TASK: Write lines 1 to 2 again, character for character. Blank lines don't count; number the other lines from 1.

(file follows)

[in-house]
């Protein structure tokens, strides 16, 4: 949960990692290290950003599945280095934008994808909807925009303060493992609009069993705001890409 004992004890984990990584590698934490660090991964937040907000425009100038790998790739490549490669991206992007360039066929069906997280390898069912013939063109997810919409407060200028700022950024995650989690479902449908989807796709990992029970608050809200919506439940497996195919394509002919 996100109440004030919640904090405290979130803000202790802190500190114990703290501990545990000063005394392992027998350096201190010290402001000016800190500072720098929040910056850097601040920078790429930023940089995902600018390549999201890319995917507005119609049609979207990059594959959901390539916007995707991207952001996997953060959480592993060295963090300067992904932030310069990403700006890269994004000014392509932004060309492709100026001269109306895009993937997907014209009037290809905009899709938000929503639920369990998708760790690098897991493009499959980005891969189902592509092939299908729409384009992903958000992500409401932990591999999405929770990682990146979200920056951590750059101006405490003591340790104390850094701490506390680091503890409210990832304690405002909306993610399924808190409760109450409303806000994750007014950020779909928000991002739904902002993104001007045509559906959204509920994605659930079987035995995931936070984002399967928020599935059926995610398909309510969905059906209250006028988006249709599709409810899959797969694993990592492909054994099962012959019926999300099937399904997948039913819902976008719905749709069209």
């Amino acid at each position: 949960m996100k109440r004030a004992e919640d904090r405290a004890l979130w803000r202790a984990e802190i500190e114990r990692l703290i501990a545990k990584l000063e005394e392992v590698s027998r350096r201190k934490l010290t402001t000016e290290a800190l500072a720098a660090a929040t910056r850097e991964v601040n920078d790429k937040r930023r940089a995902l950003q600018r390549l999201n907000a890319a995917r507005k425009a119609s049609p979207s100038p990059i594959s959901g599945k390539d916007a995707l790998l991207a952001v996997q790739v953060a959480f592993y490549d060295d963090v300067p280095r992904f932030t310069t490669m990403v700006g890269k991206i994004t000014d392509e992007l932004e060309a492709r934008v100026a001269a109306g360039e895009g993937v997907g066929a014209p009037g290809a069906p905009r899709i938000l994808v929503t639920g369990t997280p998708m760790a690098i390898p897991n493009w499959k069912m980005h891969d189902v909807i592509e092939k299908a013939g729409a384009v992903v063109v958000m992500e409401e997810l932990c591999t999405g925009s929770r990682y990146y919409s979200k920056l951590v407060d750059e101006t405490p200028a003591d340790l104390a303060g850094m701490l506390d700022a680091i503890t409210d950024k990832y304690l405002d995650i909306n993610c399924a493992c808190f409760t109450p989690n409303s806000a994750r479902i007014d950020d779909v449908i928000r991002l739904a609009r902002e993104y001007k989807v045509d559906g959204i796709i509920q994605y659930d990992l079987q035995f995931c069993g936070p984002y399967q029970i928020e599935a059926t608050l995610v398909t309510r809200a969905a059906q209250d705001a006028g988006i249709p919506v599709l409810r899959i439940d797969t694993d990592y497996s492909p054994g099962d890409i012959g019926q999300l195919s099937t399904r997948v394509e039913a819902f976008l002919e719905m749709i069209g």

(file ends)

[in-house]
């Protein structure tokens, strides 16, 4: 949960990692290290950003599945280095934008994808909807925009303060493992609009069993705001890409 004992004890984990990584590698934490660090991964937040907000425009100038790998790739490549490669991206992007360039066929069906997280390898069912013939063109997810919409407060200028700022950024995650989690479902449908989807796709990992029970608050809200919506439940497996195919394509002919 996100109440004030919640904090405290979130803000202790802190500190114990703290501990545990000063005394392992027998350096201190010290402001000016800190500072720098929040910056850097601040920078790429930023940089995902600018390549999201890319995917507005119609049609979207990059594959959901390539916007995707991207952001996997953060959480592993060295963090300067992904932030310069990403700006890269994004000014392509932004060309492709100026001269109306895009993937997907014209009037290809905009899709938000929503639920369990998708760790690098897991493009499959980005891969189902592509092939299908729409384009992903958000992500409401932990591999999405929770990682990146979200920056951590750059101006405490003591340790104390850094701490506390680091503890409210990832304690405002909306993610399924808190409760109450409303806000994750007014950020779909928000991002739904902002993104001007045509559906959204509920994605659930079987035995995931936070984002399967928020599935059926995610398909309510969905059906209250006028988006249709599709409810899959797969694993990592492909054994099962012959019926999300099937399904997948039913819902976008719905749709069209």